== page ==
The second of Danish writer Hoeg’s novels to be translated into English (following Smilla’s Sense of Snow) is a very different book. It tells the story of a trio of misfits at an elite boarding school who discover they are guinea pigs in a sinister social experiment. The only thing it has in common with Smilla is that they both are extraordinary novels.
In Borderliners, Hoeg portrays the closed world of Biehl’s, a Danish private school also attended by children of the upper classes, in the early 1970s. The narrator, Peter, is a student at Biehl’s after spending all of his life in children’s homes and reform schools. He is a borderline case.
Peter is a bit psychotic, and wrestles with the demons of anxiety and despair that “the absolutely normal pupils” around him can hardly guess at. He is drawn to Katarina, whose parents both died in the past year. And he feels a need to protect August, who is severely disturbed after killing his abusive parents. Together these three form a little band of misfits. They are “borderliners” because they have academic and social problems.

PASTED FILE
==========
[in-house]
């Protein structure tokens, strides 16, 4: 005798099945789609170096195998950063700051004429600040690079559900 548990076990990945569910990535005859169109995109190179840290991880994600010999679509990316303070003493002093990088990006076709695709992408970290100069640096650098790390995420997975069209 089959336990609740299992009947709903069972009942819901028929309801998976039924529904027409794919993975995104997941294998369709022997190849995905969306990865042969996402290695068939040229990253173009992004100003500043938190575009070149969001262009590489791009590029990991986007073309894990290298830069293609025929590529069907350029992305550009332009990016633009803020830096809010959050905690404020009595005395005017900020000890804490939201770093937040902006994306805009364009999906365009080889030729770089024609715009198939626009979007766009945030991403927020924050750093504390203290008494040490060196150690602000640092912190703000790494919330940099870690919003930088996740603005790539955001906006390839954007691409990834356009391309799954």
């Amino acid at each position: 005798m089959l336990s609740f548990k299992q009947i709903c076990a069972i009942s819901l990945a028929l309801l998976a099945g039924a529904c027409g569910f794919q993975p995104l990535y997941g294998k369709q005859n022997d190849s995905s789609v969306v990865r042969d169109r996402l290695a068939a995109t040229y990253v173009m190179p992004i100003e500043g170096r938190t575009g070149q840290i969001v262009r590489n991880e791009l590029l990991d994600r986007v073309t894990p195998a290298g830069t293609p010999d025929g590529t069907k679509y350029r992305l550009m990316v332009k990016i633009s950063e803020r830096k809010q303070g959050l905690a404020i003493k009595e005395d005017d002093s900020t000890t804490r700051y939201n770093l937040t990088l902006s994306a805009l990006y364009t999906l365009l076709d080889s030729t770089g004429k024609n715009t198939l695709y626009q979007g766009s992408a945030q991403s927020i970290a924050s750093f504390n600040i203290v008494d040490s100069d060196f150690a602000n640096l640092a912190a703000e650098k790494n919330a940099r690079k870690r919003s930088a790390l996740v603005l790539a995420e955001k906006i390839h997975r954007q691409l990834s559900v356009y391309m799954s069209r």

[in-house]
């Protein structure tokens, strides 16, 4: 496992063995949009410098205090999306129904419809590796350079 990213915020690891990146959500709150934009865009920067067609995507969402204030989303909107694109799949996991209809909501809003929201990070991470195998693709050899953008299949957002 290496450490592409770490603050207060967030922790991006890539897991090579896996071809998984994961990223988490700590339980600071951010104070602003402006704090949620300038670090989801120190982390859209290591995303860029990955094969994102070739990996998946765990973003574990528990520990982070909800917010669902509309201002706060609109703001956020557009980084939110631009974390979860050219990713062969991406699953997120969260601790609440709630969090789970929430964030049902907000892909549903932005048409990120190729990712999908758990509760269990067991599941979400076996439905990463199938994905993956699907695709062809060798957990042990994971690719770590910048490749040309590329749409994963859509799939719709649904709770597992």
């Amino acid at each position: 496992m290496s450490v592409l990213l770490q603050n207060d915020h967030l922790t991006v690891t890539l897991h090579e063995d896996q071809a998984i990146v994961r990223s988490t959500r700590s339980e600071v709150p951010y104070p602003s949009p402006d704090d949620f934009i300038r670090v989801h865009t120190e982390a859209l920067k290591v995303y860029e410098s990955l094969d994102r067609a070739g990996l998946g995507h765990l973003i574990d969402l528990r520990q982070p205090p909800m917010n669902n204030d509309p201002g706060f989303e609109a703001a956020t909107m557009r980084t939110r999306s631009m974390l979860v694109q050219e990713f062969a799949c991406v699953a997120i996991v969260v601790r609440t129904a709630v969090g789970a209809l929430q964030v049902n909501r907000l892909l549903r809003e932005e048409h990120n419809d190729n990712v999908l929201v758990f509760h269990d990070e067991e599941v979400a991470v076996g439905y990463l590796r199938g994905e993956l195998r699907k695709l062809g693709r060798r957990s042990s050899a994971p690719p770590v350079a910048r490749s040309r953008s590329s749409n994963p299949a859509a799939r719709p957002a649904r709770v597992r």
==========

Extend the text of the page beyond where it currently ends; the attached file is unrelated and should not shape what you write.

The three grow closer, Peter falls for Katarina, and they begin struggling to break free of the strange experiments in social Darwinism being performed at the school.
Peter Hoeg masterfully tells the tale of this provincial world of childhood, limited and claustrophobic, that leaves its stamp in the years to come. And for the three youths with a marginal status in Danish society, Biehl’s offers the only chance – an opportunity to succeed and go to the University. One which they are not inclined to accept.
Borderliners is clearly an autobiographical novel. Peter, the narrator, is 14. Later we learn that he is adopted by a family named Hoeg. Despite a number of differences, the novel reminds me of another autobiographical novel by a Scandinavian author, namely Evil by Swedish author Jan Guillou. They both describe tough circumstances encountered in private schools – one in Denmark, the other in Sweden. Both are haunting, to some extent surreal, and quite disturbing.
Borderliners is a wonderful book, at times difficult to read, but very rewarding. It is not nearly as accessible as Smilla’s Sense of Snow, and some of the excursions into the nature of time are hard to follow. But it is a book of considerable beauty, and a book that lingers in your head after you have finished it. At times the book is very moving. An unforgettable story and a worthwhile read!